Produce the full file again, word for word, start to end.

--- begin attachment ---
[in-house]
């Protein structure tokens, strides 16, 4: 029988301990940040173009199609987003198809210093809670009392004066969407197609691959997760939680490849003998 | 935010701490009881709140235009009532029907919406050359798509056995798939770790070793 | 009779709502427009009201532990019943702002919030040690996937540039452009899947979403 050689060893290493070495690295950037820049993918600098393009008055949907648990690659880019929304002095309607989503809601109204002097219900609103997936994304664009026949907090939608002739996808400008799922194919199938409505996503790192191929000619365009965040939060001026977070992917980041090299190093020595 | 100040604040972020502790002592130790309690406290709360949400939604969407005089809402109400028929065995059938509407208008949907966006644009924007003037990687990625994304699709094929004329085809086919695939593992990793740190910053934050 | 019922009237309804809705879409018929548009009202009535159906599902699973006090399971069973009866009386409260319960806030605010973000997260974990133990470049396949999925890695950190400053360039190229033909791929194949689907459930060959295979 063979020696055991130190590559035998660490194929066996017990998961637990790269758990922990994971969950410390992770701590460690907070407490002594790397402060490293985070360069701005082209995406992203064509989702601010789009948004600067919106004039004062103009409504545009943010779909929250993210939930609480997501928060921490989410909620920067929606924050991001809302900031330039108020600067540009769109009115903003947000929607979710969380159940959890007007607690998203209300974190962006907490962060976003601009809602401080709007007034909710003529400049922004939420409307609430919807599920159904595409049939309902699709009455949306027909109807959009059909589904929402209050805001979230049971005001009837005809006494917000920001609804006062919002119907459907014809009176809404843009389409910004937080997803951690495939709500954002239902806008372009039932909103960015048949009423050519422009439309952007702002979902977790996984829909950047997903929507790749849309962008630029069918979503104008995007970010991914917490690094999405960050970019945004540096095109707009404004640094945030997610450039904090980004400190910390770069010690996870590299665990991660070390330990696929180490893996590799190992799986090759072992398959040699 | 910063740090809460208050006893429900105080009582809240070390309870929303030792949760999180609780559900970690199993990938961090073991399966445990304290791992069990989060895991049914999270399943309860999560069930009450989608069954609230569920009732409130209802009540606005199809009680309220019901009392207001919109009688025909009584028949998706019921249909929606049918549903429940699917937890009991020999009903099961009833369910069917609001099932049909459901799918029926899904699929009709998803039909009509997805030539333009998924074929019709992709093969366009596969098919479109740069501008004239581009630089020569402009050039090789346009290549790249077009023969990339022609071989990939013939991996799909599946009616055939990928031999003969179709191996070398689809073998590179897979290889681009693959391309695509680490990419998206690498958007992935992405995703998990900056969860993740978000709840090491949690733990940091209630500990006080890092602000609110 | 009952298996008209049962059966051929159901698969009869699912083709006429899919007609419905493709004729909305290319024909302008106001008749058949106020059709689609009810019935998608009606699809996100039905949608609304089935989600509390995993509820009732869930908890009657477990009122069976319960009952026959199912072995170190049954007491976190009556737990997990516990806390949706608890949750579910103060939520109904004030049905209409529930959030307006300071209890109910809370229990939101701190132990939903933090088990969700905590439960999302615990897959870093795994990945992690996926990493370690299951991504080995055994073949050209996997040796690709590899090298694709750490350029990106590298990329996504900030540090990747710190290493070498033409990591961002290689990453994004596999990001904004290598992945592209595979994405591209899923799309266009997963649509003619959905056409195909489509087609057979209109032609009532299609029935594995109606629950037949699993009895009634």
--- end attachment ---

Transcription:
[in-house]
């Protein structure tokens, strides 16, 4: 029988301990940040173009199609987003198809210093809670009392004066969407197609691959997760939680490849003998 | 935010701490009881709140235009009532029907919406050359798509056995798939770790070793 | 009779709502427009009201532990019943702002919030040690996937540039452009899947979403 050689060893290493070495690295950037820049993918600098393009008055949907648990690659880019929304002095309607989503809601109204002097219900609103997936994304664009026949907090939608002739996808400008799922194919199938409505996503790192191929000619365009965040939060001026977070992917980041090299190093020595 | 100040604040972020502790002592130790309690406290709360949400939604969407005089809402109400028929065995059938509407208008949907966006644009924007003037990687990625994304699709094929004329085809086919695939593992990793740190910053934050 | 019922009237309804809705879409018929548009009202009535159906599902699973006090399971069973009866009386409260319960806030605010973000997260974990133990470049396949999925890695950190400053360039190229033909791929194949689907459930060959295979 063979020696055991130190590559035998660490194929066996017990998961637990790269758990922990994971969950410390992770701590460690907070407490002594790397402060490293985070360069701005082209995406992203064509989702601010789009948004600067919106004039004062103009409504545009943010779909929250993210939930609480997501928060921490989410909620920067929606924050991001809302900031330039108020600067540009769109009115903003947000929607979710969380159940959890007007607690998203209300974190962006907490962060976003601009809602401080709007007034909710003529400049922004939420409307609430919807599920159904595409049939309902699709009455949306027909109807959009059909589904929402209050805001979230049971005001009837005809006494917000920001609804006062919002119907459907014809009176809404843009389409910004937080997803951690495939709500954002239902806008372009039932909103960015048949009423050519422009439309952007702002979902977790996984829909950047997903929507790749849309962008630029069918979503104008995007970010991914917490690094999405960050970019945004540096095109707009404004640094945030997610450039904090980004400190910390770069010690996870590299665990991660070390330990696929180490893996590799190992799986090759072992398959040699 | 910063740090809460208050006893429900105080009582809240070390309870929303030792949760999180609780559900970690199993990938961090073991399966445990304290791992069990989060895991049914999270399943309860999560069930009450989608069954609230569920009732409130209802009540606005199809009680309220019901009392207001919109009688025909009584028949998706019921249909929606049918549903429940699917937890009991020999009903099961009833369910069917609001099932049909459901799918029926899904699929009709998803039909009509997805030539333009998924074929019709992709093969366009596969098919479109740069501008004239581009630089020569402009050039090789346009290549790249077009023969990339022609071989990939013939991996799909599946009616055939990928031999003969179709191996070398689809073998590179897979290889681009693959391309695509680490990419998206690498958007992935992405995703998990900056969860993740978000709840090491949690733990940091209630500990006080890092602000609110 | 009952298996008209049962059966051929159901698969009869699912083709006429899919007609419905493709004729909305290319024909302008106001008749058949106020059709689609009810019935998608009606699809996100039905949608609304089935989600509390995993509820009732869930908890009657477990009122069976319960009952026959199912072995170190049954007491976190009556737990997990516990806390949706608890949750579910103060939520109904004030049905209409529930959030307006300071209890109910809370229990939101701190132990939903933090088990969700905590439960999302615990897959870093795994990945992690996926990493370690299951991504080995055994073949050209996997040796690709590899090298694709750490350029990106590298990329996504900030540090990747710190290493070498033409990591961002290689990453994004596999990001904004290598992945592209595979994405591209899923799309266009997963649509003619959905056409195909489509087609057979209109032609009532299609029935594995109606629950037949699993009895009634």